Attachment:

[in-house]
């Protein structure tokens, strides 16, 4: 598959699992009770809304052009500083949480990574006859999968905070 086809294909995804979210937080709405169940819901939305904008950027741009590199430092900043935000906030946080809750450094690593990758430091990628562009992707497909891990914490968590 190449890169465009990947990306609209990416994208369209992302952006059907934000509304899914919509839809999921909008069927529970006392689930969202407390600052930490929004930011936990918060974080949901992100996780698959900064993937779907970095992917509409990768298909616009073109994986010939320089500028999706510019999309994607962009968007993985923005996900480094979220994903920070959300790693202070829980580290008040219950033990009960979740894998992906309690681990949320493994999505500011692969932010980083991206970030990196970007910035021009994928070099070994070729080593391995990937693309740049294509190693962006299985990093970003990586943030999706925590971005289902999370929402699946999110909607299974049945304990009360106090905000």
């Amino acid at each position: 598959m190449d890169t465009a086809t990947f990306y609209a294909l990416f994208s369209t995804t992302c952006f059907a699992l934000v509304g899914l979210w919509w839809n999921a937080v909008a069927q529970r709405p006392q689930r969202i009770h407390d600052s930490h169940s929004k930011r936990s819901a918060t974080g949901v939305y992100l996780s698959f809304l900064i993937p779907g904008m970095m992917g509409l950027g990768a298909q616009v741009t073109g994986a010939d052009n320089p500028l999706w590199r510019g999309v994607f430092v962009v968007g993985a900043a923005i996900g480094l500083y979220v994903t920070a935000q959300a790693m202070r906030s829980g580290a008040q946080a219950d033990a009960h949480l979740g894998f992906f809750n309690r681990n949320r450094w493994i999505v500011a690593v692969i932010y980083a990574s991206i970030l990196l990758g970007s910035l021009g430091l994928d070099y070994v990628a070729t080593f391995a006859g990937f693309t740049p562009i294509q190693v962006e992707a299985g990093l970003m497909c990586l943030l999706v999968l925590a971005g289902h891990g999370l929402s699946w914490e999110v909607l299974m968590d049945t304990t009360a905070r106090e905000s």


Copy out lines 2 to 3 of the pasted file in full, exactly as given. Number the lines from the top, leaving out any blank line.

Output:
């Protein structure tokens, strides 16, 4: 598959699992009770809304052009500083949480990574006859999968905070 086809294909995804979210937080709405169940819901939305904008950027741009590199430092900043935000906030946080809750450094690593990758430091990628562009992707497909891990914490968590 190449890169465009990947990306609209990416994208369209992302952006059907934000509304899914919509839809999921909008069927529970006392689930969202407390600052930490929004930011936990918060974080949901992100996780698959900064993937779907970095992917509409990768298909616009073109994986010939320089500028999706510019999309994607962009968007993985923005996900480094979220994903920070959300790693202070829980580290008040219950033990009960979740894998992906309690681990949320493994999505500011692969932010980083991206970030990196970007910035021009994928070099070994070729080593391995990937693309740049294509190693962006299985990093970003990586943030999706925590971005289902999370929402699946999110909607299974049945304990009360106090905000």
């Amino acid at each position: 598959m190449d890169t465009a086809t990947f990306y609209a294909l990416f994208s369209t995804t992302c952006f059907a699992l934000v509304g899914l979210w919509w839809n999921a937080v909008a069927q529970r709405p006392q689930r969202i009770h407390d600052s930490h169940s929004k930011r936990s819901a918060t974080g949901v939305y992100l996780s698959f809304l900064i993937p779907g904008m970095m992917g509409l950027g990768a298909q616009v741009t073109g994986a010939d052009n320089p500028l999706w590199r510019g999309v994607f430092v962009v968007g993985a900043a923005i996900g480094l500083y979220v994903t920070a935000q959300a790693m202070r906030s829980g580290a008040q946080a219950d033990a009960h949480l979740g894998f992906f809750n309690r681990n949320r450094w493994i999505v500011a690593v692969i932010y980083a990574s991206i970030l990196l990758g970007s910035l021009g430091l994928d070099y070994v990628a070729t080593f391995a006859g990937f693309t740049p562009i294509q190693v962006e992707a299985g990093l970003m497909c990586l943030l999706v999968l925590a971005g289902h891990g999370l929402s699946w914490e999110v909607l299974m968590d049945t304990t009360a905070r106090e905000s």